World Grain - July 2018 - 6
FROM THE EDITOR
Turning point for Canadian
ecessity is often the mother of invention. Put another way, it's amazing
how creative solutions can be found
Canada's grain transportation debacle of
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of tonnes of grain that were scheduled to
move late last fall and early this winter sat
The nation's two major rail companies -
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struggled with capacity constraints amid growing demand to ship Western Canadian grain.
Angry farmers were unable to sell as much of
the 2017 crop as they wanted, crimping cash
ÀRZ DKHDG RI SODQWLQJ LQ WKH ZRUOG¶V ODUJest canola-exporting country, which is also a
major exporter of wheat and barley. As of late
February, CN had met only 17% of hopper car
orders while CP had supplied 50%.
had failed the Canadian grain industry. In
2014, following a record grain harvest the
preceding fall, more than 60,000 grain cars
worth of orders were canceled, and it took
nearly all of 2014 to ship out the 2013 grain
that was designated for export.
weather and the larger-than-expected grain
crop for the delay that year. Four years later, with crop production only slightly larger
than what was expected and a winter that
was harsh but not a major deviation from the
norm, the grain industry wasn't in the mood
for excuse-making. They wanted solutions.
With some nudging from the Canadian
government, which in May passed the
Transportation Modernization Act that incentivizes CN and CP to improve their grain
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companies are determined to put their grain
transportation failures - and the negative
publicity that accompanied them - in the
rearview mirror. A key provision in the new
law is that the maximum revenue entitlement
system - which placed a ceiling on the total
revenue to be earned from moving grain by
rail in any crop year - has been eliminated,
giving CN and CP more incentive than ever
to add railcars dedicated to grain shipment.
In recent weeks, both CN and CP have unveiled strategies that they say will enable them
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years. CP announced that it will invest more
than C$500 million to purchase new highcapacity grain hopper cars over the next four
years, with 500 expected to come into service
before the end of 2018. Meanwhile, CN has
ordered 1,000 high-cube grain hopper cars to
replace aging equipment and accommodate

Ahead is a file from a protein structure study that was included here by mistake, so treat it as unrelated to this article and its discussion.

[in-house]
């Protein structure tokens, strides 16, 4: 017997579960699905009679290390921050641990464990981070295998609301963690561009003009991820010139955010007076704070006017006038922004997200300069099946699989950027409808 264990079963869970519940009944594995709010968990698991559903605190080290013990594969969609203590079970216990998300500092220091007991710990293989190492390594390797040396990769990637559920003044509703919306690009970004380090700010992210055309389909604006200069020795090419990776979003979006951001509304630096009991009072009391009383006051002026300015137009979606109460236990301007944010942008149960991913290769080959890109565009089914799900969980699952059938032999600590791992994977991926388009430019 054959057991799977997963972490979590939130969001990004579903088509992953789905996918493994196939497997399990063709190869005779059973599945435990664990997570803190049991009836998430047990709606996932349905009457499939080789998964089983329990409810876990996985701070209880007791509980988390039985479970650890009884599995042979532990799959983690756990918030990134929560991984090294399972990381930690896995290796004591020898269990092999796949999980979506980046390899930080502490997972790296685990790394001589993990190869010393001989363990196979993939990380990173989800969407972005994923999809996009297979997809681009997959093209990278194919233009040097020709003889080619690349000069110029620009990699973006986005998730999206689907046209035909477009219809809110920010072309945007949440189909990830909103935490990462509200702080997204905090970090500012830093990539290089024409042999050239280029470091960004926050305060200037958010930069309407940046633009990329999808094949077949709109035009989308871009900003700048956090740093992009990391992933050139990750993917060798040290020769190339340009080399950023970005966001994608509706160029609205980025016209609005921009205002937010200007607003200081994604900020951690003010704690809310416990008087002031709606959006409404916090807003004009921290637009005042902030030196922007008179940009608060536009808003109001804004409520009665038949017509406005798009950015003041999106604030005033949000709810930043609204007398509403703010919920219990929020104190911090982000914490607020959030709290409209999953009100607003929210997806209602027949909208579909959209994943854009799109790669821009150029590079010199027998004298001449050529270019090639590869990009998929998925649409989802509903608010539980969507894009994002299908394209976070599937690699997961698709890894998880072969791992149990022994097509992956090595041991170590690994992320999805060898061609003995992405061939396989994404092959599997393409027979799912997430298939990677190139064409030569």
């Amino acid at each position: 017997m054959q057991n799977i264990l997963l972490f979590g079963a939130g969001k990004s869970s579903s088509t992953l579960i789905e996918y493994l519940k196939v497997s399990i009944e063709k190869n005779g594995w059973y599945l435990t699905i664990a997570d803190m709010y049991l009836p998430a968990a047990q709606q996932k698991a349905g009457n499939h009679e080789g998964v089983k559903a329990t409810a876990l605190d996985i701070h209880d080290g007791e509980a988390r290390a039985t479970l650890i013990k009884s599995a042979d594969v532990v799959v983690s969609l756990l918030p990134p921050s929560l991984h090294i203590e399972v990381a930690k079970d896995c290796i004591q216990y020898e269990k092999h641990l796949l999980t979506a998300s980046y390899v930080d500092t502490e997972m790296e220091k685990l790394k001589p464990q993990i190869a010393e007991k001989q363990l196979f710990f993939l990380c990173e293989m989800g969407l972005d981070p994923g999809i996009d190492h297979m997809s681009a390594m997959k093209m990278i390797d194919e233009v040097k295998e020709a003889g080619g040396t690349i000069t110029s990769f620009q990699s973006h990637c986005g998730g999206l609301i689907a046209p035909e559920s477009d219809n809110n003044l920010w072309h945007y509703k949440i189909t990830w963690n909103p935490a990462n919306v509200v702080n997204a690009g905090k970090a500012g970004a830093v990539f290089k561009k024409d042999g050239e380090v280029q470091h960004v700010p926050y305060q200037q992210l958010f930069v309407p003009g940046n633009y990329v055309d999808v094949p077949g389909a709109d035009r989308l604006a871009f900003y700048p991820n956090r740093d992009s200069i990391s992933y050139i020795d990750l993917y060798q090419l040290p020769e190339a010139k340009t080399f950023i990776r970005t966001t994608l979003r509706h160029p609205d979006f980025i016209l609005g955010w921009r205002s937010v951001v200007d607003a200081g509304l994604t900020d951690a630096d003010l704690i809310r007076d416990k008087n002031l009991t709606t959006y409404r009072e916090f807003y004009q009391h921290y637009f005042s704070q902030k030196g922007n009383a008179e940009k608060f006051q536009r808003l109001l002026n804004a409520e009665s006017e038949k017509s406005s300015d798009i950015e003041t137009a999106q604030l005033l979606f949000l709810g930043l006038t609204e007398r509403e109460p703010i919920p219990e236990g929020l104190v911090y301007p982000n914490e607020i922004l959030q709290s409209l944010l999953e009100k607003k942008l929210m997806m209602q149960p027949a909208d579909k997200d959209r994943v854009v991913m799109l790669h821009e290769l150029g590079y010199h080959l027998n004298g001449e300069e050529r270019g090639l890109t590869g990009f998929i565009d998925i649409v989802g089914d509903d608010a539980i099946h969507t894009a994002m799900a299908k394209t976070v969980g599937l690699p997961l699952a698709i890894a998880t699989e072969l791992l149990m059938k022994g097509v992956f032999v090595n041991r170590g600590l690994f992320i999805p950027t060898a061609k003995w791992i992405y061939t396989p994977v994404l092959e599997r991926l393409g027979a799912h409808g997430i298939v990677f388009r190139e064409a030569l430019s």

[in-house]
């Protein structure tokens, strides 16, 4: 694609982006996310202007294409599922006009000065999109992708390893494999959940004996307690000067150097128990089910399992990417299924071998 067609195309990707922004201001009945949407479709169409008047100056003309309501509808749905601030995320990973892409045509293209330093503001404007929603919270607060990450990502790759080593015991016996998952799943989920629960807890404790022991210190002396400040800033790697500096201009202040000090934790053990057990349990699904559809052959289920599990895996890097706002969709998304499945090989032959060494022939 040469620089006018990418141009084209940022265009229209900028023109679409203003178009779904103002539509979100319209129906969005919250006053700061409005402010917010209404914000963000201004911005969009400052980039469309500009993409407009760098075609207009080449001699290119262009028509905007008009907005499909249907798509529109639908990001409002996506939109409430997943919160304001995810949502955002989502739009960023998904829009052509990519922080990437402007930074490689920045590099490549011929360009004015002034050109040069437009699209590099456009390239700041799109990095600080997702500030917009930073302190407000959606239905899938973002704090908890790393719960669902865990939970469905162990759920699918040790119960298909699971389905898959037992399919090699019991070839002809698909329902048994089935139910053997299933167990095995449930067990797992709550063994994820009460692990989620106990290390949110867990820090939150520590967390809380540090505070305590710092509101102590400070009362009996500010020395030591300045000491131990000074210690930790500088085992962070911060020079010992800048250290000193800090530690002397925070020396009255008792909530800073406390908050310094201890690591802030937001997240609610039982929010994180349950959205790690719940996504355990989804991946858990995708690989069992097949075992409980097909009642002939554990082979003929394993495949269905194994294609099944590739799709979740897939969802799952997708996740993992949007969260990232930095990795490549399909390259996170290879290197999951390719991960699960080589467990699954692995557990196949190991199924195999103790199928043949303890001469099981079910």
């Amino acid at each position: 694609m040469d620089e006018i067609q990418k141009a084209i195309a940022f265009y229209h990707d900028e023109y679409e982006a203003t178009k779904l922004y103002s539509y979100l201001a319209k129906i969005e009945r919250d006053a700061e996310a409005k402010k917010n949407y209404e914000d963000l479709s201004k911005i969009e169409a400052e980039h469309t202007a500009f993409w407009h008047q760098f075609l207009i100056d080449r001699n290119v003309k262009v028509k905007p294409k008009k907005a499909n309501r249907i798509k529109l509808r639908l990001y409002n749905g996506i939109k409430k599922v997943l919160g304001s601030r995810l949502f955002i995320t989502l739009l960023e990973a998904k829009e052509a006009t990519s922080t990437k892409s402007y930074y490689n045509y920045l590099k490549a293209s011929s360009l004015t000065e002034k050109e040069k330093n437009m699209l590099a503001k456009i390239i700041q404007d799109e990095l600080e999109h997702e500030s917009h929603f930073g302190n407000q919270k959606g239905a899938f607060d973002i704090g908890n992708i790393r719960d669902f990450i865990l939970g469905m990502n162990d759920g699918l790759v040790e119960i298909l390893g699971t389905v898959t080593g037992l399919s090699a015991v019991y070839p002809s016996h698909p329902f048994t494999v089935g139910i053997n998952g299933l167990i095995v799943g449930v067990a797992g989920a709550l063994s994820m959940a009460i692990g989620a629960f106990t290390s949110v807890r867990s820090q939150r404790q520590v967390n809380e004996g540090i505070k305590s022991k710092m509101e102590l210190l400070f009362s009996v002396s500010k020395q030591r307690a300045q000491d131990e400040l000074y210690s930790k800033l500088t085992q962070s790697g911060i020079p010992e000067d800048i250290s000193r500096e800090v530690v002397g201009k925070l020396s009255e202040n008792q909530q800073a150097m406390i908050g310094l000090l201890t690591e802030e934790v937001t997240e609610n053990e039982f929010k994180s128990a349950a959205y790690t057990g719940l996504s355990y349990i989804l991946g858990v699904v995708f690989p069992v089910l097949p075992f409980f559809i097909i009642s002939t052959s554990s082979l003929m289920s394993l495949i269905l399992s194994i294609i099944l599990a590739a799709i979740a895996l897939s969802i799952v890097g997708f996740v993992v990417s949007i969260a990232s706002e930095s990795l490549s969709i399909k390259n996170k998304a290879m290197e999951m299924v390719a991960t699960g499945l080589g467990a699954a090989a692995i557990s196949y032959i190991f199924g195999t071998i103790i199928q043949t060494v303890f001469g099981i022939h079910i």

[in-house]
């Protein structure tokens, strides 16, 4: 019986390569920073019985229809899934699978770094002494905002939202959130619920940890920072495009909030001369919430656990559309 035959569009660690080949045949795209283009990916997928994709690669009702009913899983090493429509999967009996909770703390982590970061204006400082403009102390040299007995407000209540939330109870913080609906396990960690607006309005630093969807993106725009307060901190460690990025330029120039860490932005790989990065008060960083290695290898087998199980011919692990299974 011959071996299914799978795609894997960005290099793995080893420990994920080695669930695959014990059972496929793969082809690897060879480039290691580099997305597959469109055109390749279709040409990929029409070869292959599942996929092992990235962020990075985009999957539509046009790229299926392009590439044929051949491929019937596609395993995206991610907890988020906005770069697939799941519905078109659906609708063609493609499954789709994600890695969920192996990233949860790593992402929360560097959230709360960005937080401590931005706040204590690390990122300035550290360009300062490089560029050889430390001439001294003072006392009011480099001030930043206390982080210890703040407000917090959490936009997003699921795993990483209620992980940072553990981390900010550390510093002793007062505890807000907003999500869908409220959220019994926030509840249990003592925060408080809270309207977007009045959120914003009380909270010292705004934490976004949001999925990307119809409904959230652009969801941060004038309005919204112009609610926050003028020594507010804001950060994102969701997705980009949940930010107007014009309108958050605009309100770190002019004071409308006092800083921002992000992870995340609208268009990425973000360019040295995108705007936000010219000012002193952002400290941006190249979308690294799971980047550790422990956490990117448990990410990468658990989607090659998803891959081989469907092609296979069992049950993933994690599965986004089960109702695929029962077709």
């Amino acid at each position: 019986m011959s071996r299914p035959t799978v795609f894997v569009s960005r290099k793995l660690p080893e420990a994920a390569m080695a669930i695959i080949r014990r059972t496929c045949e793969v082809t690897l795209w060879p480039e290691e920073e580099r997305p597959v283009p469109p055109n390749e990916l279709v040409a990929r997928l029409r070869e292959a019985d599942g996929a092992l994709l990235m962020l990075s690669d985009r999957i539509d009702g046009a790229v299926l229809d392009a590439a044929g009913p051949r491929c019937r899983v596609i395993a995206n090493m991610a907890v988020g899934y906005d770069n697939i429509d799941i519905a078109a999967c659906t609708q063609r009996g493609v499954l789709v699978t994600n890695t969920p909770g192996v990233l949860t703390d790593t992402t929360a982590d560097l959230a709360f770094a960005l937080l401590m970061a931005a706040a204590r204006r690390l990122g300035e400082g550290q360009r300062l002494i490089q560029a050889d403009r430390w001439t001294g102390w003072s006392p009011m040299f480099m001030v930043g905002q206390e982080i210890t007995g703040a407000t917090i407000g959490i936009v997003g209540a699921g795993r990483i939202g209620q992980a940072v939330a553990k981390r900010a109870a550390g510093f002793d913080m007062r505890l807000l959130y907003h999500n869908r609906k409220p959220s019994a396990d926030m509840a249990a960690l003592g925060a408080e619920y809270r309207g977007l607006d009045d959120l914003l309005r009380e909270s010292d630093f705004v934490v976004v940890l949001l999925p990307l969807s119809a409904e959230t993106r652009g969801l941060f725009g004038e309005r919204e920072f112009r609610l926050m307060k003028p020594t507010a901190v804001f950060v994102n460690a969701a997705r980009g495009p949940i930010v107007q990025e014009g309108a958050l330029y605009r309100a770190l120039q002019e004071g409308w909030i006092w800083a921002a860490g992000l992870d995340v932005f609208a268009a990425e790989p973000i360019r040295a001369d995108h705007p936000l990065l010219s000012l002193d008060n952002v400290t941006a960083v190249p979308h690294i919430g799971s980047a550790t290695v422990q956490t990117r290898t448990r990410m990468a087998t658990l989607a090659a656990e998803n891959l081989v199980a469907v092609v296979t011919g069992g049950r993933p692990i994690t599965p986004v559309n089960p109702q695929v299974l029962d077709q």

the increasing Canadian grain yields.
While the rail companies and government
deserve credit for effectively addressing the
crisis in the short term, it remains to be seen
whether the long-term solutions are in place.
For the sake of Western Canadian grain producers, let's hope so.
From a broader view, Canada is not the
only major grain-producing country facing
transportation challenges. In Brazil, where
grain and oilseed production has skyrocketed in recent years, many grain transport
roads are still unpaved and very few railways
are available. A ray of hope in that situation
is China's announcement that it will contribute three dollars for every dollar invested by
Brazil for the China-Brazil $20 billion fund
for infrastructure projects. As the leading
consumer of Brazilian soybeans, China has a
vested interest in the success of this project.
Such news is encouraging, because
while massive investments have been
made around the world in recent years to
increase crop yield and produce more hightech planting and harvesting equipment, not
nearly enough has been
earmarked for logistical improvements to the
roads, railways and waterways that must carry
that larger volume of
grain. Until it is, unfortunate situations like the
one that occurred in Canada this past winter
will continue to arise.
Morton I. Sosland
Digital Media Associate Editor Holly Demaree
International Sales Manager Adam Ungashick
Audience Development Manager Kay Hudspeth
Audience Development Specialist Molly Brown
Director of Digital Media
Digital Advertising Manager
Advertising Assistant Manager
Design Services Manager Sadowna Conarroe
Chairman and CEO
Chief Financial and
Director of Operations
L. Joshua Sosland
WORLD GRAIN (ISSN 0745-8991) Volume 36, issue 7,
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